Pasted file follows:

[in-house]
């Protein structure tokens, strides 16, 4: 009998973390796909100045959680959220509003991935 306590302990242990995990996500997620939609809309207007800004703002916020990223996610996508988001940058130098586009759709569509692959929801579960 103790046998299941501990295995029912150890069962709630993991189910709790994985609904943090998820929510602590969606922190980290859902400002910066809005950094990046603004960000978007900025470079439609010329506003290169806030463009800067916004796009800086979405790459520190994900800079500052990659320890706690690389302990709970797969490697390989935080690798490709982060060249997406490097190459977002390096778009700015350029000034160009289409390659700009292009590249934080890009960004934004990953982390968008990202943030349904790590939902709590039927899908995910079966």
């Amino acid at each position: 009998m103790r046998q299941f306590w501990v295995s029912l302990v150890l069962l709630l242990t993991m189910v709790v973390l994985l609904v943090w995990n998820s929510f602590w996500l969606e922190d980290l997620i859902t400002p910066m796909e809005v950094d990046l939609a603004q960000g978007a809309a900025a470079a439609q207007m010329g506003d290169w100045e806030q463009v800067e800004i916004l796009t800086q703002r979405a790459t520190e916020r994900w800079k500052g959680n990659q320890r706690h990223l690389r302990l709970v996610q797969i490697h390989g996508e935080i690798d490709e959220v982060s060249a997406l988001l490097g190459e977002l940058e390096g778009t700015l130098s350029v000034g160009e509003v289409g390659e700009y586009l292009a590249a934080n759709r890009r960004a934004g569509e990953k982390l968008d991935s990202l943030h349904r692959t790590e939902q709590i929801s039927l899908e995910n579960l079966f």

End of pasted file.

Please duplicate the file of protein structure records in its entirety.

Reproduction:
[in-house]
């Protein structure tokens, strides 16, 4: 009998973390796909100045959680959220509003991935 306590302990242990995990996500997620939609809309207007800004703002916020990223996610996508988001940058130098586009759709569509692959929801579960 103790046998299941501990295995029912150890069962709630993991189910709790994985609904943090998820929510602590969606922190980290859902400002910066809005950094990046603004960000978007900025470079439609010329506003290169806030463009800067916004796009800086979405790459520190994900800079500052990659320890706690690389302990709970797969490697390989935080690798490709982060060249997406490097190459977002390096778009700015350029000034160009289409390659700009292009590249934080890009960004934004990953982390968008990202943030349904790590939902709590039927899908995910079966």
């Amino acid at each position: 009998m103790r046998q299941f306590w501990v295995s029912l302990v150890l069962l709630l242990t993991m189910v709790v973390l994985l609904v943090w995990n998820s929510f602590w996500l969606e922190d980290l997620i859902t400002p910066m796909e809005v950094d990046l939609a603004q960000g978007a809309a900025a470079a439609q207007m010329g506003d290169w100045e806030q463009v800067e800004i916004l796009t800086q703002r979405a790459t520190e916020r994900w800079k500052g959680n990659q320890r706690h990223l690389r302990l709970v996610q797969i490697h390989g996508e935080i690798d490709e959220v982060s060249a997406l988001l490097g190459e977002l940058e390096g778009t700015l130098s350029v000034g160009e509003v289409g390659e700009y586009l292009a590249a934080n759709r890009r960004a934004g569509e990953k982390l968008d991935s990202l943030h349904r692959t790590e939902q709590i929801s039927l899908e995910n579960l079966f």